Saturday, April 01, 2006

Instro-Fetishism!: The Joggers

(The Joggers, Schubas, 3/31/06)

To me, bands like Bloc Party are a good example of where indie rock gets impaled on its own stainless-steel blade of misery. Silent Alarm is basically an enjoyable album, but it has this mood of urgency and these tense arrangements that tend to kill the fun. Everything is wound together very tightly and constricted by a few simple patterns. The Joggers unravel that whole model along a loose, insanely technical tangent, and the threads all snap off and wriggle away on their own delirious adventures.

I really think bands like Interpol and Bloc Party want you to clench your ass and feel their paranoia and self-loathing and whatnot. The Joggers just have a fetish for strange melodies. The emotion you get from the music is just whatever emotion you happen to bring to it. It might remind you of something you've already sensed, but you don't have to come into it wanting it to make you feel a certain way. To enjoy most Interpol songs, even the really good ones, you almost have to make a conscious decision to mope along and let the band inflict all that austere emotion on you. I didn't see the Joggers do any of that earnest cringing that bad bands do when they're trying to get feelings across. I saw them watching their hands crawl up the fretboard, immersed in instrumental foreplay.

Sample Joggers stage banter/announcement: "Somebody's Super Shifter pedal wasn't on 'octave' setting. Can you guess which setting it was on?"

This makes them sound like technical show-offs, I'm sure, and they are. What redeems them is that they memorize their elaborate riffs until they become reflexes, then make them sound freshly improvised live. "Wicked Light Sleeper" leads with the staccato chords and syncopated high-hats you'd expect to hear on any number of Bloc Party songs, then follows it up with a hook that's both infectious and too long to memorize after one hearing.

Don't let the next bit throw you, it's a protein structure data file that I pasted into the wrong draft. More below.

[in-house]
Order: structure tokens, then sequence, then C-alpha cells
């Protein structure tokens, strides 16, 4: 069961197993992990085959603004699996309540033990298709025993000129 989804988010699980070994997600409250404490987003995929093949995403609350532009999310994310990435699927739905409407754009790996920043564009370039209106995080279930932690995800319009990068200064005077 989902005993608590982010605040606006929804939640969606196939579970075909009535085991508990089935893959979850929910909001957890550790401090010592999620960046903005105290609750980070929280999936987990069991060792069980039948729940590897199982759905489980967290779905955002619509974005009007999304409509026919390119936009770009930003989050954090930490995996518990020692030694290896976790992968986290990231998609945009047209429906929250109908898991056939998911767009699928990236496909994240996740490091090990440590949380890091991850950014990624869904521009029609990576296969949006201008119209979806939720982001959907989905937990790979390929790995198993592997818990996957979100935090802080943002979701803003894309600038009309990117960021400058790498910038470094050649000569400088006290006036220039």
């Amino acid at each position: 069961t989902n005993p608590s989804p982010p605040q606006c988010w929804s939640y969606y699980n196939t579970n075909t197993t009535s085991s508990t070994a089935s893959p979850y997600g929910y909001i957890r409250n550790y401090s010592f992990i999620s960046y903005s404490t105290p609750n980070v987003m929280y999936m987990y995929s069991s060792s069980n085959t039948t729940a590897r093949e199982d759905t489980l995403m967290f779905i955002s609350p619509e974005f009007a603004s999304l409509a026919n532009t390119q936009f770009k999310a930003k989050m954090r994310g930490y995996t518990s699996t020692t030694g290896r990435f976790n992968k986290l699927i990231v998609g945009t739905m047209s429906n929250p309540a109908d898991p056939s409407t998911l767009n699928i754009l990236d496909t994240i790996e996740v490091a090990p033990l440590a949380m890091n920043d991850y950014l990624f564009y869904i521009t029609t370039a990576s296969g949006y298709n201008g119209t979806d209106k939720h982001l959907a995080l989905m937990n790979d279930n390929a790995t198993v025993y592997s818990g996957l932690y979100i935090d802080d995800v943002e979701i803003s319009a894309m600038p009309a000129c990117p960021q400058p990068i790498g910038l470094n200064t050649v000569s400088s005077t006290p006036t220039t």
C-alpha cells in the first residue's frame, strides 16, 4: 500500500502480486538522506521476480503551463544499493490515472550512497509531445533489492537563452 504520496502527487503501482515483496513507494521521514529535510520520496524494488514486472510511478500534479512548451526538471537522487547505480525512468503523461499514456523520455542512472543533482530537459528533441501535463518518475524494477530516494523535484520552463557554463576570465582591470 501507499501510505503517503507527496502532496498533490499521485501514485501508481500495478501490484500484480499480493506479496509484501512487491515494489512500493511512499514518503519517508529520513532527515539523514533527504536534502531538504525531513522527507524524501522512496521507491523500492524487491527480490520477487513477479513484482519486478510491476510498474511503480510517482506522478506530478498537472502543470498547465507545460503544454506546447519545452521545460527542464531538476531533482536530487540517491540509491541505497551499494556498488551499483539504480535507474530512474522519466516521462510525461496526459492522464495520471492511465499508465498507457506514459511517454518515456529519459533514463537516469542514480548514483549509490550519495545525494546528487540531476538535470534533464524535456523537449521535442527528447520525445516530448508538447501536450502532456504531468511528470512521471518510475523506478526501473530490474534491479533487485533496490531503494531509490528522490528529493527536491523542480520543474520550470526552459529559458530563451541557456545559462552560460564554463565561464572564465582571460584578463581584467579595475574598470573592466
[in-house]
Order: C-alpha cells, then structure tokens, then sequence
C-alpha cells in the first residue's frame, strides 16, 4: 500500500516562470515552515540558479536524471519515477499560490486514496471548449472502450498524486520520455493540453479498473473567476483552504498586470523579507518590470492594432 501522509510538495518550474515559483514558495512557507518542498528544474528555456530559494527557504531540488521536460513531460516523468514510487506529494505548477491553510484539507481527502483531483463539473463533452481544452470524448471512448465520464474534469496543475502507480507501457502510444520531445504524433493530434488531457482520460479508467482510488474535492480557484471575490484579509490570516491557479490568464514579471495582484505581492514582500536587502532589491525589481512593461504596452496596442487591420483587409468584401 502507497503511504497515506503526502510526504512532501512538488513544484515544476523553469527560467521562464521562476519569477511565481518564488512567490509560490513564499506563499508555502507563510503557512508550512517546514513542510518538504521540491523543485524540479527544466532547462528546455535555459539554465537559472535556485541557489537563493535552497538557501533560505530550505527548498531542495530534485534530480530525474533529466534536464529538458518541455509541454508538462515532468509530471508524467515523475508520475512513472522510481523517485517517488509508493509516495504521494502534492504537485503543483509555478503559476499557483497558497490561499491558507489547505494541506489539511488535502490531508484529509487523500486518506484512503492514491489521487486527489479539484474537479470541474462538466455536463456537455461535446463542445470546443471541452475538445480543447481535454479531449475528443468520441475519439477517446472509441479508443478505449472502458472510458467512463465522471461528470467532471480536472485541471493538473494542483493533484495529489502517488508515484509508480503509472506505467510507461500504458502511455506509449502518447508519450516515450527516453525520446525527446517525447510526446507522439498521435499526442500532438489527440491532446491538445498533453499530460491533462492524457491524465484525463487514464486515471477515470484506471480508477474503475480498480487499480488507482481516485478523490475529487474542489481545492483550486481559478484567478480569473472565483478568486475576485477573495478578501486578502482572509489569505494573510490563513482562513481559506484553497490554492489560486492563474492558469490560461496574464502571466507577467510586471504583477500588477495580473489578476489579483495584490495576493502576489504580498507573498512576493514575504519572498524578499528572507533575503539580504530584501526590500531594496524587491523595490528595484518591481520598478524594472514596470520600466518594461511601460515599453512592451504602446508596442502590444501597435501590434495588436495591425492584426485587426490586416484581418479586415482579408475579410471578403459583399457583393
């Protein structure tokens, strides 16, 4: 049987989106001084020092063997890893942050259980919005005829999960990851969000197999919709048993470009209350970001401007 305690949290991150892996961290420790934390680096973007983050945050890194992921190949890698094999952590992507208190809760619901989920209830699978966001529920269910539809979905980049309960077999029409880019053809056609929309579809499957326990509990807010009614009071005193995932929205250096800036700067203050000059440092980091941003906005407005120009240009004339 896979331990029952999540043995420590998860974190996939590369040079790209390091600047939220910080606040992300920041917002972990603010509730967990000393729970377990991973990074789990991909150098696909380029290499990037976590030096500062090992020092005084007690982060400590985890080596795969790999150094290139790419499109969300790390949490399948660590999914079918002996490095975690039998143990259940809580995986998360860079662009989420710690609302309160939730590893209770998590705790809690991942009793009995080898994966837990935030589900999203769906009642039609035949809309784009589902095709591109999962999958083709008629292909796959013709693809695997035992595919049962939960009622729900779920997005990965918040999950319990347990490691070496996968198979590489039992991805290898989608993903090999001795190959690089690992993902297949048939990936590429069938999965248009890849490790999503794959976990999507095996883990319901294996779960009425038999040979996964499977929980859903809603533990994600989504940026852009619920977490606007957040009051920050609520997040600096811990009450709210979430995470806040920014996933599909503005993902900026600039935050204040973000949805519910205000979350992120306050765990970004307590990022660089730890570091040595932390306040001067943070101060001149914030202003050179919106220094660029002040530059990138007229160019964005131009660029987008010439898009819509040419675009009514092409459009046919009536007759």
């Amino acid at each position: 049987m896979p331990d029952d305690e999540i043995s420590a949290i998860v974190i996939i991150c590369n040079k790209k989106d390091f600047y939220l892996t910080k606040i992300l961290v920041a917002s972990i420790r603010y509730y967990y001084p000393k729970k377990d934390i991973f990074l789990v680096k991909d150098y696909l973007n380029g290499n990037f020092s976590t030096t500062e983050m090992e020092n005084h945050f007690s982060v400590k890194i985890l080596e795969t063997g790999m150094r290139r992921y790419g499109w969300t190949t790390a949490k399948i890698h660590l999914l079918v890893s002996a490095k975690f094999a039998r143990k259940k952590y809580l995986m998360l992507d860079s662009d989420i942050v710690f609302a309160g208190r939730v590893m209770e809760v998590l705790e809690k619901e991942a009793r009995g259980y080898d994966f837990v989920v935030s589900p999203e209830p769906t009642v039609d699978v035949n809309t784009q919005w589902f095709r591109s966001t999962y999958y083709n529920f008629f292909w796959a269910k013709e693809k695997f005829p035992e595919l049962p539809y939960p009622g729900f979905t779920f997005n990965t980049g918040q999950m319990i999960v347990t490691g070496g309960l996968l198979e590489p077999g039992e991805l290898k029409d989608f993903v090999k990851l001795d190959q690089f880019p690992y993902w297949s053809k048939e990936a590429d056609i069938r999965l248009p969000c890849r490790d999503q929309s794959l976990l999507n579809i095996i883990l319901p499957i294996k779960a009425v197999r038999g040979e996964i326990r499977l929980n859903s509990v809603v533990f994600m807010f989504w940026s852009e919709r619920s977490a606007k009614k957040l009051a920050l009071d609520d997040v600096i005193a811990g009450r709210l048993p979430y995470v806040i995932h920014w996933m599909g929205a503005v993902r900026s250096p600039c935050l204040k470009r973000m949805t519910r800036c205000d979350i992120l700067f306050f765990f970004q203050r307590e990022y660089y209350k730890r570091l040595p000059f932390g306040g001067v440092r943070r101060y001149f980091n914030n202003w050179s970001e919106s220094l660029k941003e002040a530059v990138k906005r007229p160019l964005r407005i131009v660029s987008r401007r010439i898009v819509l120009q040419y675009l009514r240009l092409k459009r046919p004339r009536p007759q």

I also like this band because they don't mind looking like slobs/rapists. Murphy Kasiewicz, the lead singer/guitarist, is going bald and apparently not fighting it. Darrell Bourque, the bass player, isn't bad-looking, and he doesn't wear holsters or a custom-tailored suit, for Christ's sake. I've never been to an Interpol show, but I imagine it's a bit like having four well-dressed thugs pistol-whipping you into admiring their good taste and genuine distress. Sure, they're a good band with some awesome songs. It's just silly to get seduced by them.

The Joggers just let their music spill all over the place, into metal and roots-rock and slightly past the limit of the pop-hook attention span. It's not about how many notes they can squeeze into a measure; it's about how many peoples' sensibilities they can tickle at once--the pop purist, the guitar nerd, the experimentalist, etc.--and that's the ony kind of virtuosity that's worth admiring. You can enjoy their music and not remeber all the reasons why. That's why they're worth listening to more than once or twice, and seeing their show on top of that.

Joggers MySpace page w/2 streaming songs

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